We have indicated in State v. Boone, 294 Or. 630, 661 P.2d 917 (1983), that intoxication combined with negligent driving can constitute criminal negligence, recklessness or recklessness under circumstances manifesting extreme indifference to the value of human life, depending on the nature of the accused's erratic driving, the extent of his intoxication and the attitude he displays toward the consequences of his acts. The difference between criminal *107 negligence on the one hand and the two levels of recklessness on the other is defendant's subjective awareness of the risks to which he exposes others.

The second paragraph of the challenged instruction would be appropriate if the mental state required by this statute were gross or criminal negligence. However, assault in the third degree requires the higher mental state of recklessness. This instruction may have led the jury to convict defendant upon a finding of lesser culpability than is required by statute. For this reason the conviction must be reversed and remanded for new trial.

NOTES

[1] If defendant recklessly caused physical injury to another but without the use of a deadly or dangerous weapon he would be guilty of assault in the fourth degree. ORS 163.160(1)(a).

[2] The pertinent parts of the minutes of the subcommittee are as follows:

"Senator Lent thought the language was broad enough so that if he were operating his automobile and failed to maintain a proper lookout and hit someone in a crosswalk, that he would be guilty of Assault in the third degree. Although his automobile would not be a `deadly' weapon, the way in which it was used it would be a `dangerous' one. Under the proposed language he felt he would be guilty of a crime as well as liable in a tort action. He wondered if the language went too far.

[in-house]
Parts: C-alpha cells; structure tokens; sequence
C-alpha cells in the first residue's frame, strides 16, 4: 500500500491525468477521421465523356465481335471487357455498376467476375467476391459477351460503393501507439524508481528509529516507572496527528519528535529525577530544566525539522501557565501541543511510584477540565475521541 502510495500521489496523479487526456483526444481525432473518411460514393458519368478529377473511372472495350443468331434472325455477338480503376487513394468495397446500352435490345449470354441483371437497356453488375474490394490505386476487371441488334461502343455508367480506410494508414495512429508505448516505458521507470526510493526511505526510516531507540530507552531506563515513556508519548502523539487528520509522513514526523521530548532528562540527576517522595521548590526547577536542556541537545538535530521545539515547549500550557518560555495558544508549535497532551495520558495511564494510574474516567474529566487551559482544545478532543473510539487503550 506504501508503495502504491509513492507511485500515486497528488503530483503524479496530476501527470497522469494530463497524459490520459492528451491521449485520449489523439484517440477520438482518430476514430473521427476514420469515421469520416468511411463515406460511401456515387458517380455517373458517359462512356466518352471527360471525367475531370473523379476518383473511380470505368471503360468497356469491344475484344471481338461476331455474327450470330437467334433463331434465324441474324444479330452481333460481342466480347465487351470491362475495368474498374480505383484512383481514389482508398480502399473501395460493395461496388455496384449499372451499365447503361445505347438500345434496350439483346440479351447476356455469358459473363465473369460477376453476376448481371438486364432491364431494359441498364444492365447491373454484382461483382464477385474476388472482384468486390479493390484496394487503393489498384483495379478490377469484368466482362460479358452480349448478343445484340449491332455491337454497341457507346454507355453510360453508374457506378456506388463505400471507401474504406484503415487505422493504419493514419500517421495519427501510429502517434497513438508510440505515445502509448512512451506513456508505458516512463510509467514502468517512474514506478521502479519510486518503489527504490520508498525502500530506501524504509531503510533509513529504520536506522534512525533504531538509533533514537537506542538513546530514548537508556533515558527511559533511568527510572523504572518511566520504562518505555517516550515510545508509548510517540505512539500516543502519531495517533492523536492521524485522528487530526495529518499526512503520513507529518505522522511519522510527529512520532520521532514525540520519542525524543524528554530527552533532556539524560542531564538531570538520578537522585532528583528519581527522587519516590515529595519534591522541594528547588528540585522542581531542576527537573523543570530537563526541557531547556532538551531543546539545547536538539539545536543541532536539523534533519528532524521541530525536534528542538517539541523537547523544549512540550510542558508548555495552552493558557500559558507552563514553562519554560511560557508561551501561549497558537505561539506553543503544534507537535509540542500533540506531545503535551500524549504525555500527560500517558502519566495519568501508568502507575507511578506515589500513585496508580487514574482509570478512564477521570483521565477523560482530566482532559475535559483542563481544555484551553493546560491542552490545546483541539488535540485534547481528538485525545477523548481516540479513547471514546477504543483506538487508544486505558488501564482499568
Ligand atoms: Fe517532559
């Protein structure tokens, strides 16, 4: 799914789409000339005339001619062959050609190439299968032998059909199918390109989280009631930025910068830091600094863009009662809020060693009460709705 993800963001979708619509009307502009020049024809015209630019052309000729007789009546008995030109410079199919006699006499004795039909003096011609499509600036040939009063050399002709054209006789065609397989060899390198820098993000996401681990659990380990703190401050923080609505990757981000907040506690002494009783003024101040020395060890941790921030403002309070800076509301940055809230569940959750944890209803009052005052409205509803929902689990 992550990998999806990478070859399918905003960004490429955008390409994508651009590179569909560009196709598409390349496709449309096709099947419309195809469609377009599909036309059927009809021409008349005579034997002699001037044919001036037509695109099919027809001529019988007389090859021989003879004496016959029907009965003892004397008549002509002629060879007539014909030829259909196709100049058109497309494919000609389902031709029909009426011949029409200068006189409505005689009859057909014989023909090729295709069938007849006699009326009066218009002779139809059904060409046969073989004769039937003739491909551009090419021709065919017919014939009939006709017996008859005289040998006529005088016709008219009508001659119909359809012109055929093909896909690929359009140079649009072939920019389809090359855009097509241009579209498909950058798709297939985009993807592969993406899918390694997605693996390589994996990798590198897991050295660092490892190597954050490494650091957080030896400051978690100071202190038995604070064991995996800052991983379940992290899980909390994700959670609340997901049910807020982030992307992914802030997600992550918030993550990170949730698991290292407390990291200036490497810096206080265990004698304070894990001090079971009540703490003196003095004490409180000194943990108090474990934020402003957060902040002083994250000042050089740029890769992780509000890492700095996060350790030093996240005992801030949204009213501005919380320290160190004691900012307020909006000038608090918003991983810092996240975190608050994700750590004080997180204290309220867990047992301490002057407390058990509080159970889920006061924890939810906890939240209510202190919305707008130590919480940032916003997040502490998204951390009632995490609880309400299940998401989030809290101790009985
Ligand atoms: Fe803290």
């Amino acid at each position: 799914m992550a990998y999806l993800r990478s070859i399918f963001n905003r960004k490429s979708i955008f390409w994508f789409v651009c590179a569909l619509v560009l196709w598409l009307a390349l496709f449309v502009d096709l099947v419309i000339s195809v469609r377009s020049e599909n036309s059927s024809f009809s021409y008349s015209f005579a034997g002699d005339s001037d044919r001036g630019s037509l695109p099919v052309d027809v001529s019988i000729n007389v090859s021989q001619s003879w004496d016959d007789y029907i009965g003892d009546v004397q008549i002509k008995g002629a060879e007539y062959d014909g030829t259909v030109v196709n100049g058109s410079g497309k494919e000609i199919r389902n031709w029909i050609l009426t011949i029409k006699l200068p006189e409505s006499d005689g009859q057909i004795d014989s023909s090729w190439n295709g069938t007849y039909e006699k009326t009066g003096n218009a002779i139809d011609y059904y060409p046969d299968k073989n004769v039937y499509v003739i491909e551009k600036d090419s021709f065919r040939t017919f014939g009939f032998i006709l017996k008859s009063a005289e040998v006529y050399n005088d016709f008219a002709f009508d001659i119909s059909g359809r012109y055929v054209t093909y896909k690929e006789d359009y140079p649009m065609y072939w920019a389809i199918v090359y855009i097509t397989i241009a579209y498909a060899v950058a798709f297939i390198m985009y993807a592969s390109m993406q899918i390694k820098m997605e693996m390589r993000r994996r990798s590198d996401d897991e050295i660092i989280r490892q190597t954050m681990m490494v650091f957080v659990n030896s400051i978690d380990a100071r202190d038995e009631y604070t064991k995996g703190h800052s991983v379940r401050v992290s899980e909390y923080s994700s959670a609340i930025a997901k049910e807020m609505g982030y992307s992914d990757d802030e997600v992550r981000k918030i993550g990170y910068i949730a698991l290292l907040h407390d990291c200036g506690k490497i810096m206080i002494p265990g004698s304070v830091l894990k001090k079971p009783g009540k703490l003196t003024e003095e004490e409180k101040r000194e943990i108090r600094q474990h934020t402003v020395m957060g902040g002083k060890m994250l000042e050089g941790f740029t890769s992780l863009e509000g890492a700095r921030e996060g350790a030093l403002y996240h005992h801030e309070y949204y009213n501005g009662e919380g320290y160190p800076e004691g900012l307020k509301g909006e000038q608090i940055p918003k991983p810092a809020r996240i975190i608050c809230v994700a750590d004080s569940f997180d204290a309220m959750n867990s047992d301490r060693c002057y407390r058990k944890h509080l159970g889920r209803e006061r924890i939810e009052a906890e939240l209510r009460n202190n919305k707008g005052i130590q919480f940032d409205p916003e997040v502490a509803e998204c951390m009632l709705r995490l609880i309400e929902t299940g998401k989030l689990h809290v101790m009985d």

"Mr. Thornton asked if he felt the operation of a motor vehicle should be excluded.

"Senator Lent was not ready to suggest this but was wondering if the intent was to make simple negligence combined with the use of an automobile, which causes injury to someone, a crime.

"Chairman Carson asked if it were not true that any tangible article, even a paperweight, negligently, could become a dangerous weapon. A paperweight dropped negligently on someone's foot could become Assault in the third degree.

"Senator Burns did not think that automobiles should be excluded. He did not think they should be embraced within the scope of section 1 but thought they certainly should so far as section 2 was concerned because there are occasional cases where people have been prosecuted for running people down with cars.

"Senator Lent referred to section 2 sub (c) and noted it used `recklessly causes' and he assumed it would cover the kind of conduct in connection with the use of an automobile that now comes under `guest passenger car' or `negligent homicide.'

"Mr. Paillette observed that if you now kill somebody with your car when you are driving under the influence you could be charged with negligent homicide; however, if you were driving under the influence now and ran over someone but didn't kill him, there would be no crime. It could be reckless driving but as far as it relates to the victim, there is no crime.

"Senator Burns advised that the MPC [Model Penal Code] speaks to this by striking the word `dangerous' so that it would read `negligently causes physical injury to another by means of a deadly weapon' and a car would not come under the definition of a `deadly weapon.'

"Mr. Paillette noted that under the definition of a `dangerous weapon' New York specifically includes an automobile by saying `including a vehicle as that term is defined elsewhere.' Michigan also does this. He noted that in the proposed definition of `dangerous weapon' a vehicle was not specifically included nor was it intended to leave it out. He thought under the proposed definition that a vehicle under certain circumstances could fit within the definition.

"Senator Burns thought so too, and felt it important not to try to put too many things in the statute but to leave these things to the determination of the court."

Minutes, Criminal Law Revision Commission, Subcommittee No. 2, Preliminary Draft No. 1 of the Proposed Criminal Code, February 20, 1969. The subcommittee then deleted "or dangerous" from the proposed language of section 1.